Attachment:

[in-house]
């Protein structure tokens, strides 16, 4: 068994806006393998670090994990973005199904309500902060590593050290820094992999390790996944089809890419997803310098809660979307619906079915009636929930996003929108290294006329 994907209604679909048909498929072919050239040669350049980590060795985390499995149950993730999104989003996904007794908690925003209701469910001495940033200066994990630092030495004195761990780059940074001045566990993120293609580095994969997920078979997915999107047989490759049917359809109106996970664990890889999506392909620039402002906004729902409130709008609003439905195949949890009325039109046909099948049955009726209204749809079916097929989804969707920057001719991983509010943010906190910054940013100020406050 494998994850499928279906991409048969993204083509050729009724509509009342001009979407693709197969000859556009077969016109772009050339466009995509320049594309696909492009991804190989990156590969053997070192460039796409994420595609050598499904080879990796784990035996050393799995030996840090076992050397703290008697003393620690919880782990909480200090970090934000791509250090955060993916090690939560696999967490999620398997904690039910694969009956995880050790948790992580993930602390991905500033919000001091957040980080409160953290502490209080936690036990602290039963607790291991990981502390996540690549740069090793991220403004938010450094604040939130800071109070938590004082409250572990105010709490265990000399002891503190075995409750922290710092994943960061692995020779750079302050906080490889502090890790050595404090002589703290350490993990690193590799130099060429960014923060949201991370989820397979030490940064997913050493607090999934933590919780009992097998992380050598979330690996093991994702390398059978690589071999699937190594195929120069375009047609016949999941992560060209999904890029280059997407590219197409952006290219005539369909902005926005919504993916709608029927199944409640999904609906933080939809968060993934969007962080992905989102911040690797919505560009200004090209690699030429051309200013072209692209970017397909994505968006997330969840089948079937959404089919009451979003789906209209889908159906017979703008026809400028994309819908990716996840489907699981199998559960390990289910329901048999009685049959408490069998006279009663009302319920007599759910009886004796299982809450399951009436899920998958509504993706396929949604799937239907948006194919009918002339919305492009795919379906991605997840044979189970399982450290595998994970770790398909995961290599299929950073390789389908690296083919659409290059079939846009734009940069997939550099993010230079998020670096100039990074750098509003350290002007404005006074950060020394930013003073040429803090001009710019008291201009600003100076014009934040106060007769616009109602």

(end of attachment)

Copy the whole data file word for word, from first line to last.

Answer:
[in-house]
């Protein structure tokens, strides 16, 4: 068994806006393998670090994990973005199904309500902060590593050290820094992999390790996944089809890419997803310098809660979307619906079915009636929930996003929108290294006329 994907209604679909048909498929072919050239040669350049980590060795985390499995149950993730999104989003996904007794908690925003209701469910001495940033200066994990630092030495004195761990780059940074001045566990993120293609580095994969997920078979997915999107047989490759049917359809109106996970664990890889999506392909620039402002906004729902409130709008609003439905195949949890009325039109046909099948049955009726209204749809079916097929989804969707920057001719991983509010943010906190910054940013100020406050 494998994850499928279906991409048969993204083509050729009724509509009342001009979407693709197969000859556009077969016109772009050339466009995509320049594309696909492009991804190989990156590969053997070192460039796409994420595609050598499904080879990796784990035996050393799995030996840090076992050397703290008697003393620690919880782990909480200090970090934000791509250090955060993916090690939560696999967490999620398997904690039910694969009956995880050790948790992580993930602390991905500033919000001091957040980080409160953290502490209080936690036990602290039963607790291991990981502390996540690549740069090793991220403004938010450094604040939130800071109070938590004082409250572990105010709490265990000399002891503190075995409750922290710092994943960061692995020779750079302050906080490889502090890790050595404090002589703290350490993990690193590799130099060429960014923060949201991370989820397979030490940064997913050493607090999934933590919780009992097998992380050598979330690996093991994702390398059978690589071999699937190594195929120069375009047609016949999941992560060209999904890029280059997407590219197409952006290219005539369909902005926005919504993916709608029927199944409640999904609906933080939809968060993934969007962080992905989102911040690797919505560009200004090209690699030429051309200013072209692209970017397909994505968006997330969840089948079937959404089919009451979003789906209209889908159906017979703008026809400028994309819908990716996840489907699981199998559960390990289910329901048999009685049959408490069998006279009663009302319920007599759910009886004796299982809450399951009436899920998958509504993706396929949604799937239907948006194919009918002339919305492009795919379906991605997840044979189970399982450290595998994970770790398909995961290599299929950073390789389908690296083919659409290059079939846009734009940069997939550099993010230079998020670096100039990074750098509003350290002007404005006074950060020394930013003073040429803090001009710019008291201009600003100076014009934040106060007769616009109602």